All new cars have very strict maintenance intervals made to suit the average user and mileage of the vehicle. Some components like timing belts or tires are due to be replaced even if they are unused but old. However, sometimes, by carefully driving your car or driving it in a specific way, you can drastically reduce the wear of the components and prolong maintenance intervals, thus saving yourself some money and preserving your vehicle. Just follow these simple tips.
1. Avoid using your car on short trips
Short runs and city driving cause the most wear on your car and its components. Almost every part of the vehicle, like suspension, steering, engine or braking system is affected by short distances and/or city driving. If you want to save on your maintenance costs, use your car only on open highways and long distance driving. Not only you will squeeze more miles from your car, but you will also use less fuel and reduce wear of your vehicle to the minimum.
2. Warm up your engine
It doesn’t matter if you are living in warm or cold climate, before you drive away, you should warm your engine up. Even on a hot summer day, the engine temperature is far less than ideal since the working temperature of modern engines is from 70 to 90 degrees. Driving away with a cold engine makes moving parts like cylinders and valves more sensitive and makes your oil dirty faster than it should. Warming up before you go even reduces consumption and helps achieve better mileage.
3. Avoid driving on rough terrain
Modern cars are capable of enduring even the roughest terrains, but the price is paid when components are due to be replaced. By avoiding driving on rough or unpaved roads you’ll be doing yourself and your car a big favor. Not only you will preserve your suspension and braking system, but you will also keep your air filters clean and dust free. Replacing engine and cabin air filters is an essential part of regular maintenance, however, if you drive your car only on clean and paved roads, the lifespan of air filters can be prolonged beyond the manufacturer’s suggestions.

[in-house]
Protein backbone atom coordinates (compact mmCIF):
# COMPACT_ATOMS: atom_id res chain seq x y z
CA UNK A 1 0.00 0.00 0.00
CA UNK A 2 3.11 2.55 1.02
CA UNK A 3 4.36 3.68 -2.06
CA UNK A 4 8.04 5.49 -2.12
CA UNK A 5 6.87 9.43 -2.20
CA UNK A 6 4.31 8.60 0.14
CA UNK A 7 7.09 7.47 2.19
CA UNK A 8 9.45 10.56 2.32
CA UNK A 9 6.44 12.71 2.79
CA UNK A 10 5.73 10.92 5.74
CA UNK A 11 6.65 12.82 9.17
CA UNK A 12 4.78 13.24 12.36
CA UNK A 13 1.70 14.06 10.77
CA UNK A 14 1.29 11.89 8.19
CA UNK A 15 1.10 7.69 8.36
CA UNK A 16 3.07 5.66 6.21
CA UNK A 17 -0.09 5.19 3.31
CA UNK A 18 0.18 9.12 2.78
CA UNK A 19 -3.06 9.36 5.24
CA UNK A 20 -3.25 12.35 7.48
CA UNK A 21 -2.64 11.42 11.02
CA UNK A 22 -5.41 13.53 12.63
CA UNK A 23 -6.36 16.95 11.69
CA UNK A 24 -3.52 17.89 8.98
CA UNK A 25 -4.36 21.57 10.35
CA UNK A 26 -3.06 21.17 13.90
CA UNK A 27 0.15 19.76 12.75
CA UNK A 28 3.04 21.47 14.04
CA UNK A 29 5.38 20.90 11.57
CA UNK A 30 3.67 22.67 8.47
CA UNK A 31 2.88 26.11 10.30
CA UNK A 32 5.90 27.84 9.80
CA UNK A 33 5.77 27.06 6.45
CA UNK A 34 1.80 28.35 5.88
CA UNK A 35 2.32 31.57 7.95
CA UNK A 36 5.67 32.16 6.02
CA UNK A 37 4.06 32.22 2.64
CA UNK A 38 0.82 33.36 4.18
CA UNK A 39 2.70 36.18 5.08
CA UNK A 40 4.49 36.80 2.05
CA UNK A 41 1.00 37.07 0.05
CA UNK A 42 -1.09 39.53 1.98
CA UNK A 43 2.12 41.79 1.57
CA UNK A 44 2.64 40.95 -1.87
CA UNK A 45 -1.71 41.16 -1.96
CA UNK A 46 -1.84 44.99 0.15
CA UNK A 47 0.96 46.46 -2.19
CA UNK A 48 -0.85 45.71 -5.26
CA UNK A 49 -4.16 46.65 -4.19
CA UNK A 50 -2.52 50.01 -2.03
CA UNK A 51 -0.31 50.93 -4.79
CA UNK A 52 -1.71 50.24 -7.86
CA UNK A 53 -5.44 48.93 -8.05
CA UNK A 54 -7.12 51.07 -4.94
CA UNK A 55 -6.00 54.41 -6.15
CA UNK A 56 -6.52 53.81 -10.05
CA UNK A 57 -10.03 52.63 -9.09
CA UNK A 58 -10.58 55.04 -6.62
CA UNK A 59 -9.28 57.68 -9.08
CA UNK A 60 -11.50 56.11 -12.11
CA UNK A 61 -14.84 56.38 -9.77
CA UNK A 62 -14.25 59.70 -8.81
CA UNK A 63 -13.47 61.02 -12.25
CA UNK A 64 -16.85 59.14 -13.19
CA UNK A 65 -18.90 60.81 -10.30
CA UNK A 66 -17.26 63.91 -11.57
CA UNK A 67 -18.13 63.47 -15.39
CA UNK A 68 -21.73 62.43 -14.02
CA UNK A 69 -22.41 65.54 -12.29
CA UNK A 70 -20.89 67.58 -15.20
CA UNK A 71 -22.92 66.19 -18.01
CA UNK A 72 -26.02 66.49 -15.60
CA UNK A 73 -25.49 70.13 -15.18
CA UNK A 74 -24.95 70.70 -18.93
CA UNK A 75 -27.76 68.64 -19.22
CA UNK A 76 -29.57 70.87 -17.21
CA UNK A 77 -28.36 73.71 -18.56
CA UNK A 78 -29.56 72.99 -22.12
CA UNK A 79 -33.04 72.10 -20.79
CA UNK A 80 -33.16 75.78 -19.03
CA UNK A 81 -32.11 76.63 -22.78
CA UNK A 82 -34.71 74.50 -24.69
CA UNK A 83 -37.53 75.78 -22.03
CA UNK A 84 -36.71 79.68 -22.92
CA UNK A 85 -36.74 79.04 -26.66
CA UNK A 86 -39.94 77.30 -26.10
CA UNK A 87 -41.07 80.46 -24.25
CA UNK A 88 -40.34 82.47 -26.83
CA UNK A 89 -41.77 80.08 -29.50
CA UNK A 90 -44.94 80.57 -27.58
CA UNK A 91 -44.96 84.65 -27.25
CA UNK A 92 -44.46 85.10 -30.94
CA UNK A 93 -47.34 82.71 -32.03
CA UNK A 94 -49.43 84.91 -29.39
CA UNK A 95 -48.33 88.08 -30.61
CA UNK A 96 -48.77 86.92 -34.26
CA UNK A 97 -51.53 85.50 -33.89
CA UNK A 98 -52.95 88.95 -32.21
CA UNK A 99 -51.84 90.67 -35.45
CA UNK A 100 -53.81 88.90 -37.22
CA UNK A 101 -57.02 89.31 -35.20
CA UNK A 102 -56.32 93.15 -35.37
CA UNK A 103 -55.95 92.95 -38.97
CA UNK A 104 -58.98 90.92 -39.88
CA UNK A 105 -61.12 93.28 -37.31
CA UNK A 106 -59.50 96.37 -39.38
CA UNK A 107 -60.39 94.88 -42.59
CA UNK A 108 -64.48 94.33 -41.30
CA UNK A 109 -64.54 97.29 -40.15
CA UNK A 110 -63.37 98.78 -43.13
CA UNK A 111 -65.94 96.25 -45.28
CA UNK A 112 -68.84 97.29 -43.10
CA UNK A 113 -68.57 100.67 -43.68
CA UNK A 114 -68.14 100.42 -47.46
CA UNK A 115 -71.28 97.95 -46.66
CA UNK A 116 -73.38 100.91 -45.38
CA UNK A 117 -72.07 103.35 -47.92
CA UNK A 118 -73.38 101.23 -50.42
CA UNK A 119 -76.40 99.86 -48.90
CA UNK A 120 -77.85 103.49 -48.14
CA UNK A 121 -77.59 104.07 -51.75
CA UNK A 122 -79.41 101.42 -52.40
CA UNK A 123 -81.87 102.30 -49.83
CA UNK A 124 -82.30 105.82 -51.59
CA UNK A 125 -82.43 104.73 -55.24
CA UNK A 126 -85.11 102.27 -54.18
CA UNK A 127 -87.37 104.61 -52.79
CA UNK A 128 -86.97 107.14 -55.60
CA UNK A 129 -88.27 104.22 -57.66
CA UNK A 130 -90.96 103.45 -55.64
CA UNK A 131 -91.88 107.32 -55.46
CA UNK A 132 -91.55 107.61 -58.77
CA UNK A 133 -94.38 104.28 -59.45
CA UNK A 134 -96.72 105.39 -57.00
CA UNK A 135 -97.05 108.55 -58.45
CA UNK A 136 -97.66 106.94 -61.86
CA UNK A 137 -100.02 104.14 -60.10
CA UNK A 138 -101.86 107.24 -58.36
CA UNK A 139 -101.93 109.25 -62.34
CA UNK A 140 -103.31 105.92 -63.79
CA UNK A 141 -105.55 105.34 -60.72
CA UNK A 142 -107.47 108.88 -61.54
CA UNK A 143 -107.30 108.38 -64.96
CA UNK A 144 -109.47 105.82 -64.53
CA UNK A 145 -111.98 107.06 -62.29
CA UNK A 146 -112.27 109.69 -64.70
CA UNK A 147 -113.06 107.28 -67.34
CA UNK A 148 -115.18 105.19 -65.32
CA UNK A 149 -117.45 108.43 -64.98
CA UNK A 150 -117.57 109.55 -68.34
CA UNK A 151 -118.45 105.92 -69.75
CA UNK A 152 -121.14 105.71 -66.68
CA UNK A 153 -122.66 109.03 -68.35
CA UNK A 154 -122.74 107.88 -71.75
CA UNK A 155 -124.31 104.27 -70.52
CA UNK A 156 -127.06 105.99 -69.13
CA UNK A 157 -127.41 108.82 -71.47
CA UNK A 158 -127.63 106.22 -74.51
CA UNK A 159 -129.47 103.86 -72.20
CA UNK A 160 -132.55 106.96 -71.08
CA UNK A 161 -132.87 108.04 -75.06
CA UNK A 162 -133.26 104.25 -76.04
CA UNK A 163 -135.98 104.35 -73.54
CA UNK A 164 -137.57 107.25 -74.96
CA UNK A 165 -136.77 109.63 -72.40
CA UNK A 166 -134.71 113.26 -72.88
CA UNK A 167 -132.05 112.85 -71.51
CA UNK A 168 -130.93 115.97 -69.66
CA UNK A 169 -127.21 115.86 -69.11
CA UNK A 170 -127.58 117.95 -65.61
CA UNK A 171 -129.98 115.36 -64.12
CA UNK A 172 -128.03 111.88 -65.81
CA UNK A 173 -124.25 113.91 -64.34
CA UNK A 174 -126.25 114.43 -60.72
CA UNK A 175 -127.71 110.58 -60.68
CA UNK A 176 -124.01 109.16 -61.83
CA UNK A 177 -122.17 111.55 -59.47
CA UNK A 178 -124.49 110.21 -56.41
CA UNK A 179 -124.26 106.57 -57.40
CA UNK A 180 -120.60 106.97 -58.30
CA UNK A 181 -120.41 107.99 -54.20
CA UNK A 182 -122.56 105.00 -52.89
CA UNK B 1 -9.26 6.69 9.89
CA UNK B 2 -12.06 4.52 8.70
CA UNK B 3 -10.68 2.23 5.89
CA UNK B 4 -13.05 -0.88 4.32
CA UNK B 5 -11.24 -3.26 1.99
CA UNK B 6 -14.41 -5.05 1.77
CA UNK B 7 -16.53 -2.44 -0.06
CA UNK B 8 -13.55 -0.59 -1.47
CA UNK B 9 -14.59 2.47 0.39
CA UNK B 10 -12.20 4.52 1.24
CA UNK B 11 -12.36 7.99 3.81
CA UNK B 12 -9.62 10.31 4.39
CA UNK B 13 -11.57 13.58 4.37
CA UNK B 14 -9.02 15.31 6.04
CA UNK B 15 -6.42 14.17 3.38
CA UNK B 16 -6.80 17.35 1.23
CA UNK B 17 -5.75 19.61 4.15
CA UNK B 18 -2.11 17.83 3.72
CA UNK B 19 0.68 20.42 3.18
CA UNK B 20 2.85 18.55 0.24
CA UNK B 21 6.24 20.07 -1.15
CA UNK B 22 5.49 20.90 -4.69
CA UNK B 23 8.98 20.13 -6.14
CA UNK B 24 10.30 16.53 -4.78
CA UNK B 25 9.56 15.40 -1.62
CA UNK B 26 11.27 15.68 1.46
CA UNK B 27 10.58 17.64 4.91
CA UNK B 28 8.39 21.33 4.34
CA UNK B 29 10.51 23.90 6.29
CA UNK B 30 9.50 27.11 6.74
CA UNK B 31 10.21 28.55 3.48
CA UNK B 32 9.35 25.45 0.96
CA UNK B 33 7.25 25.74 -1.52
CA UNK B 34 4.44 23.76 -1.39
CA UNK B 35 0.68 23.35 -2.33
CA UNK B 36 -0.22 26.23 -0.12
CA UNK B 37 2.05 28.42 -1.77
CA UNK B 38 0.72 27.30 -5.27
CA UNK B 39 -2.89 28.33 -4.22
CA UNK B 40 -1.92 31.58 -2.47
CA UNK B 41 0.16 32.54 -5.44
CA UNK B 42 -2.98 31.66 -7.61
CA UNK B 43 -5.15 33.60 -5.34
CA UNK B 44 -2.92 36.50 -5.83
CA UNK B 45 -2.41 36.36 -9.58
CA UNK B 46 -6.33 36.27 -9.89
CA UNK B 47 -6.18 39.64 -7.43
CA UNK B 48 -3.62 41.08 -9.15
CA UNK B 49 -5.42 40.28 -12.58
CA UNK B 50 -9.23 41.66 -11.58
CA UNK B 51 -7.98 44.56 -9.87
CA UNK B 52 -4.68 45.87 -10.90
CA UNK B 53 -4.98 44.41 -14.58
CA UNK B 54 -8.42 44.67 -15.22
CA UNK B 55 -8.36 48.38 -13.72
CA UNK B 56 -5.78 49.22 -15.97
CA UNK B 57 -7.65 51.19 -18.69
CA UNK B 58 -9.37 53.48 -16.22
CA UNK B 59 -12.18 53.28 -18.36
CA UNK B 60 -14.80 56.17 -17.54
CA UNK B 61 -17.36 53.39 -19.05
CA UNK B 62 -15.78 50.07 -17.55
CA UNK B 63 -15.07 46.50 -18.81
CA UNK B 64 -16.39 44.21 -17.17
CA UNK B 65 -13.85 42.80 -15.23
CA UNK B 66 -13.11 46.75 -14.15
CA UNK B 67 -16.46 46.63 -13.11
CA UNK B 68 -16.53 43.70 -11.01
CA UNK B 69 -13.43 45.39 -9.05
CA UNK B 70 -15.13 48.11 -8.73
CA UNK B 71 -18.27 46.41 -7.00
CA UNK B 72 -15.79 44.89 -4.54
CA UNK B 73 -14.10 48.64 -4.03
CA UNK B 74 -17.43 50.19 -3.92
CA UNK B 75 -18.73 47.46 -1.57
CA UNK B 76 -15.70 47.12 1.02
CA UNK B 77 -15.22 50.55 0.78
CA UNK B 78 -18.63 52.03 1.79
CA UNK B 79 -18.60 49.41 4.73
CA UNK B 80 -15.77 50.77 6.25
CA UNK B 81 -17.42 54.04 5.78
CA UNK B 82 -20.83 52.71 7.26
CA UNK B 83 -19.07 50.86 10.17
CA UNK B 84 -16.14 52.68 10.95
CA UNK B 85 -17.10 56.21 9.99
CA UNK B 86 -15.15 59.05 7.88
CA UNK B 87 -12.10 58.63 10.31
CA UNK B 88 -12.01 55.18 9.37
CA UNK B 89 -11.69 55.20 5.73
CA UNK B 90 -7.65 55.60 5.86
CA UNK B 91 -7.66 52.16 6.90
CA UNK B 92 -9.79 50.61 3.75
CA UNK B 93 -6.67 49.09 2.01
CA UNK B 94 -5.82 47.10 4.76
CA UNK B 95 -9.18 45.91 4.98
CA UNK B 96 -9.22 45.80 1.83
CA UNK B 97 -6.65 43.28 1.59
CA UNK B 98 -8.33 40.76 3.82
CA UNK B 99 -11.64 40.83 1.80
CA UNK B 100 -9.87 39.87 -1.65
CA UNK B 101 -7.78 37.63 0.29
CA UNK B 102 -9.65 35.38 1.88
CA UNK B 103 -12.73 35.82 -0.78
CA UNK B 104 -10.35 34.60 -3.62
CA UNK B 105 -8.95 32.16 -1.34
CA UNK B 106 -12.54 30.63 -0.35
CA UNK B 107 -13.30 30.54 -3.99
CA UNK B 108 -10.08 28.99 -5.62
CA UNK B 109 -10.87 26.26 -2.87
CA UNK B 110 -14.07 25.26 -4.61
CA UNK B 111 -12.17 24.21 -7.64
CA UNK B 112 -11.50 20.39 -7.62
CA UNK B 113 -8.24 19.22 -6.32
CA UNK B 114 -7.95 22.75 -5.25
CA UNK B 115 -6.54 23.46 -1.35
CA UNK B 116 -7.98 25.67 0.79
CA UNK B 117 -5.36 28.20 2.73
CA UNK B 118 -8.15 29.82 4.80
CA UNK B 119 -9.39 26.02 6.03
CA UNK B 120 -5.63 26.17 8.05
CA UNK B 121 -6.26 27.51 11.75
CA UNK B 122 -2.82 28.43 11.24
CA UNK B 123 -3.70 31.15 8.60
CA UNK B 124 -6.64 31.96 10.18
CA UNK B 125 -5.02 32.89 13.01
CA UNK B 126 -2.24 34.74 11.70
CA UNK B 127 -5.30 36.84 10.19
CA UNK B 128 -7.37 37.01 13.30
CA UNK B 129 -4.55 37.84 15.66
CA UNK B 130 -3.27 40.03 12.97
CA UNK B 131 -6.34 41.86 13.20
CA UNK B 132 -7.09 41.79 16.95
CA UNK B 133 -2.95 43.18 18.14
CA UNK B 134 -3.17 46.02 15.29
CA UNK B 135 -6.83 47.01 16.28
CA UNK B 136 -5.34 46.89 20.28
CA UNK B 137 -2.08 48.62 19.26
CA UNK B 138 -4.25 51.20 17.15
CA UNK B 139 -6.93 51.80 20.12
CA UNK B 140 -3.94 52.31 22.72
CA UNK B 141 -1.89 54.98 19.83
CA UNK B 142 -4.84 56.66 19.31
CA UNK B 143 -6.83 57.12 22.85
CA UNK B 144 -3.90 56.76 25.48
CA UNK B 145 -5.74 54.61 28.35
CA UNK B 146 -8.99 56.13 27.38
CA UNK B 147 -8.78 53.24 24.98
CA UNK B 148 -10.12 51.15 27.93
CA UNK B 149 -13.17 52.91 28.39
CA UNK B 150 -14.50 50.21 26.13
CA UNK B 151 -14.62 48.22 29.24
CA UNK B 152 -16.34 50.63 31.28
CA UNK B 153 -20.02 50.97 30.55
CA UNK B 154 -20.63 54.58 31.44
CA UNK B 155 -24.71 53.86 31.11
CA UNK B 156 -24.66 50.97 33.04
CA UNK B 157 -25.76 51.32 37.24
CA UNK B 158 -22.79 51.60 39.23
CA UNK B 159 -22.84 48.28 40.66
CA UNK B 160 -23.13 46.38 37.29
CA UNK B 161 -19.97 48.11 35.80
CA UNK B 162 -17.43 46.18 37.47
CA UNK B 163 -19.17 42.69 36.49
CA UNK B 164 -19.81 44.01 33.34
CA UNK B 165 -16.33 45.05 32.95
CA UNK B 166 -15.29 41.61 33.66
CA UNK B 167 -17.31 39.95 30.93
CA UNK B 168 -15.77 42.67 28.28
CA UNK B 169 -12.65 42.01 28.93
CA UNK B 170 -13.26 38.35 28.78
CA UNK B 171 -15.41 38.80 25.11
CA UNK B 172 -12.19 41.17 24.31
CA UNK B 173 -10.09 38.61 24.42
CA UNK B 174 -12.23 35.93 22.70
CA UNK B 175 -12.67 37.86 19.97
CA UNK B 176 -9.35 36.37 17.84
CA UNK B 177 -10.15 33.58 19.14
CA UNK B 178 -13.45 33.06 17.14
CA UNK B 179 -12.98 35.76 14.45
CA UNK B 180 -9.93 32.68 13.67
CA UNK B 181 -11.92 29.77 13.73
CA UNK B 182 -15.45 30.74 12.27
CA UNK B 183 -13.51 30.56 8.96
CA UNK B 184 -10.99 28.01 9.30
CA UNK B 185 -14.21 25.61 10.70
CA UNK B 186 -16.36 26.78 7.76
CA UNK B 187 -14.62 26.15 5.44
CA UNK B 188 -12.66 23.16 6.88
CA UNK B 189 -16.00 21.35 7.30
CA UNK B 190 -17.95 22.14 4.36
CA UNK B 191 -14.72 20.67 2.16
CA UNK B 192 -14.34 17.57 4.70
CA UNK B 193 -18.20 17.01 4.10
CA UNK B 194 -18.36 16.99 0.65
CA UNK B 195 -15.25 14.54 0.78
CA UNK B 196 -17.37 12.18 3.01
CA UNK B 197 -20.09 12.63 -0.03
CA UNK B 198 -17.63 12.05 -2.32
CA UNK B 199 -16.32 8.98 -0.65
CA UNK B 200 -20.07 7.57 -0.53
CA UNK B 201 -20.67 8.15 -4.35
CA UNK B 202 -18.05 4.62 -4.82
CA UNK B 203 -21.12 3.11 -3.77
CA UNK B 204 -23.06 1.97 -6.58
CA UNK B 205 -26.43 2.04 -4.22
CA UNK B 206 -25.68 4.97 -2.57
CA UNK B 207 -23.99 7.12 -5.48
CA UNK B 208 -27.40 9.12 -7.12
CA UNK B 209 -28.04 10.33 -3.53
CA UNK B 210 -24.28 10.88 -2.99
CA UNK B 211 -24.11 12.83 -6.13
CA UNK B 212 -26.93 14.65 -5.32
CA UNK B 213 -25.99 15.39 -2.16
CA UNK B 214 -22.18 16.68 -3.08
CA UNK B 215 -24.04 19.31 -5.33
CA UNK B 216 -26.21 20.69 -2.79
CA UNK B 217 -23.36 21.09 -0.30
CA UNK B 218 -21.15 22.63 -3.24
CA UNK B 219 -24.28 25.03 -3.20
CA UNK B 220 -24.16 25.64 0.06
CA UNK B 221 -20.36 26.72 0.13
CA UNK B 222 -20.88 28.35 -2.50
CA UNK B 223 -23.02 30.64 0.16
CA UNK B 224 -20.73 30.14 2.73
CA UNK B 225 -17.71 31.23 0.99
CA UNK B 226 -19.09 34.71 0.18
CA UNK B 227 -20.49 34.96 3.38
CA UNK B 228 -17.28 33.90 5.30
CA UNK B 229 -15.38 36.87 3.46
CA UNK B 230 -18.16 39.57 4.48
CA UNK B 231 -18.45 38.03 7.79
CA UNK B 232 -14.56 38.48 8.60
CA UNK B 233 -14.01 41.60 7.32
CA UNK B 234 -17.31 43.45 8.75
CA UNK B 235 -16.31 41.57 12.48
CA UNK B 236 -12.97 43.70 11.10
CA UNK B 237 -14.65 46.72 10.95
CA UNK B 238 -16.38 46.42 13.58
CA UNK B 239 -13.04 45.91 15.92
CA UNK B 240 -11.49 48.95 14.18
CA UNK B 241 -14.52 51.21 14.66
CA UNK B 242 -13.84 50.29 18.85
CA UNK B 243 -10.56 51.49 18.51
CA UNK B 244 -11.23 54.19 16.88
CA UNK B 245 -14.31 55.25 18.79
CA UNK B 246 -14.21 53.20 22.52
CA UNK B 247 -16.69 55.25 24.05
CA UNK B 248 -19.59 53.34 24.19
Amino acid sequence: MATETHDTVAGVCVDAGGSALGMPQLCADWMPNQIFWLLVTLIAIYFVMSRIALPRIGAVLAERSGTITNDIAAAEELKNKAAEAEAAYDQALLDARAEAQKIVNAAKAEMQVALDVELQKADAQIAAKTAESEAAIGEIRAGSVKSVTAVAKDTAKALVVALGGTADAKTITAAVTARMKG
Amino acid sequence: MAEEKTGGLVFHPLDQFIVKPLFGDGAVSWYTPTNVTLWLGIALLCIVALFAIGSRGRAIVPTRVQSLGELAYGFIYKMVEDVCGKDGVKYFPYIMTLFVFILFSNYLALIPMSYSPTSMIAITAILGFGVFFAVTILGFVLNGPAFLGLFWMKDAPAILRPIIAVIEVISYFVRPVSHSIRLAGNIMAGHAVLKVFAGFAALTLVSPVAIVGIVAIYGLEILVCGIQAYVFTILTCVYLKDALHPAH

4. Do not drive aggressively
Driving aggressively is completely unnecessary, and it also reduces the life of your car components. For example, hard starts and hard braking will eat your brakes and tires. This means that you will need to change them even sooner.
Try to avoid pointless accelerations or breaking and plan your driving dynamics ahead. Everyday traffic is not a race and the stop light is not a starting line.
5. Check your tire pressure
Make checking your tire pressure a regular habit, since it will help you preserve your tires as well as your brakes. Driving the car with low tire pressure damages the rubber and puts stress on the brakes, and it even makes fuel economy worse. In order to preserve your brakes and your tires, check the tire pressure often and always follow manufacturer’s suggestions on pressure values.